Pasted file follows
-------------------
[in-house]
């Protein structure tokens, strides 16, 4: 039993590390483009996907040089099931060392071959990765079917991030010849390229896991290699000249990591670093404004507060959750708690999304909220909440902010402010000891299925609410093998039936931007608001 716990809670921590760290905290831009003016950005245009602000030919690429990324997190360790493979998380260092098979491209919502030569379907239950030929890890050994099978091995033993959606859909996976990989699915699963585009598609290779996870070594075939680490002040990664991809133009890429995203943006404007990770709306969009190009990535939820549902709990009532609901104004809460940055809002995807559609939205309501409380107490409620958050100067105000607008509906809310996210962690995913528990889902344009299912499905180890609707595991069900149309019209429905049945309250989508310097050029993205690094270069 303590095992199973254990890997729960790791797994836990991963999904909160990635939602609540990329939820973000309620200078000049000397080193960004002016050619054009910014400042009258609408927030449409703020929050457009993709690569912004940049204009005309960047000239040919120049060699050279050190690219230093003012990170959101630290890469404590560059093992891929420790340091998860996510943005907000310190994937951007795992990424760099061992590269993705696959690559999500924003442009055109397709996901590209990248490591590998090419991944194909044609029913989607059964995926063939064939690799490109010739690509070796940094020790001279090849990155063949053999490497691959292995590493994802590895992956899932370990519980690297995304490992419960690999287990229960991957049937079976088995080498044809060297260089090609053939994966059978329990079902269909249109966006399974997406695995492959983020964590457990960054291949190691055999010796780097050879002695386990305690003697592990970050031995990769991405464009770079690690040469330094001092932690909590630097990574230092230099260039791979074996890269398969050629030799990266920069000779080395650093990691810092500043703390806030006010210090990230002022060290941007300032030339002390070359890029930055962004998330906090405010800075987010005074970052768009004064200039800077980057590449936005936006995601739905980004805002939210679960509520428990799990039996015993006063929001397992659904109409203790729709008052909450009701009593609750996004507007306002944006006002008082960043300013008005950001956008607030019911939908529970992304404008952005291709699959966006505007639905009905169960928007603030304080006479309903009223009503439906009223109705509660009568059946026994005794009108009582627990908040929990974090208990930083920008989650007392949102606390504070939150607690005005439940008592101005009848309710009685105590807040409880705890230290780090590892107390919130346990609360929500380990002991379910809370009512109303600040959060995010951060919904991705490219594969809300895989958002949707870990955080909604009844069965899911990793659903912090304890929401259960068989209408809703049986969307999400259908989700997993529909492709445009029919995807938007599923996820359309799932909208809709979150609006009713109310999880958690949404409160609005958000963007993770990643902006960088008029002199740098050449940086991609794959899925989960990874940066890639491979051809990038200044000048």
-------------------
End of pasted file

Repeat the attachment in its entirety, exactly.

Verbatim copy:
[in-house]
């Protein structure tokens, strides 16, 4: 039993590390483009996907040089099931060392071959990765079917991030010849390229896991290699000249990591670093404004507060959750708690999304909220909440902010402010000891299925609410093998039936931007608001 716990809670921590760290905290831009003016950005245009602000030919690429990324997190360790493979998380260092098979491209919502030569379907239950030929890890050994099978091995033993959606859909996976990989699915699963585009598609290779996870070594075939680490002040990664991809133009890429995203943006404007990770709306969009190009990535939820549902709990009532609901104004809460940055809002995807559609939205309501409380107490409620958050100067105000607008509906809310996210962690995913528990889902344009299912499905180890609707595991069900149309019209429905049945309250989508310097050029993205690094270069 303590095992199973254990890997729960790791797994836990991963999904909160990635939602609540990329939820973000309620200078000049000397080193960004002016050619054009910014400042009258609408927030449409703020929050457009993709690569912004940049204009005309960047000239040919120049060699050279050190690219230093003012990170959101630290890469404590560059093992891929420790340091998860996510943005907000310190994937951007795992990424760099061992590269993705696959690559999500924003442009055109397709996901590209990248490591590998090419991944194909044609029913989607059964995926063939064939690799490109010739690509070796940094020790001279090849990155063949053999490497691959292995590493994802590895992956899932370990519980690297995304490992419960690999287990229960991957049937079976088995080498044809060297260089090609053939994966059978329990079902269909249109966006399974997406695995492959983020964590457990960054291949190691055999010796780097050879002695386990305690003697592990970050031995990769991405464009770079690690040469330094001092932690909590630097990574230092230099260039791979074996890269398969050629030799990266920069000779080395650093990691810092500043703390806030006010210090990230002022060290941007300032030339002390070359890029930055962004998330906090405010800075987010005074970052768009004064200039800077980057590449936005936006995601739905980004805002939210679960509520428990799990039996015993006063929001397992659904109409203790729709008052909450009701009593609750996004507007306002944006006002008082960043300013008005950001956008607030019911939908529970992304404008952005291709699959966006505007639905009905169960928007603030304080006479309903009223009503439906009223109705509660009568059946026994005794009108009582627990908040929990974090208990930083920008989650007392949102606390504070939150607690005005439940008592101005009848309710009685105590807040409880705890230290780090590892107390919130346990609360929500380990002991379910809370009512109303600040959060995010951060919904991705490219594969809300895989958002949707870990955080909604009844069965899911990793659903912090304890929401259960068989209408809703049986969307999400259908989700997993529909492709445009029919995807938007599923996820359309799932909208809709979150609006009713109310999880958690949404409160609005958000963007993770990643902006960088008029002199740098050449940086991609794959899925989960990874940066890639491979051809990038200044000048």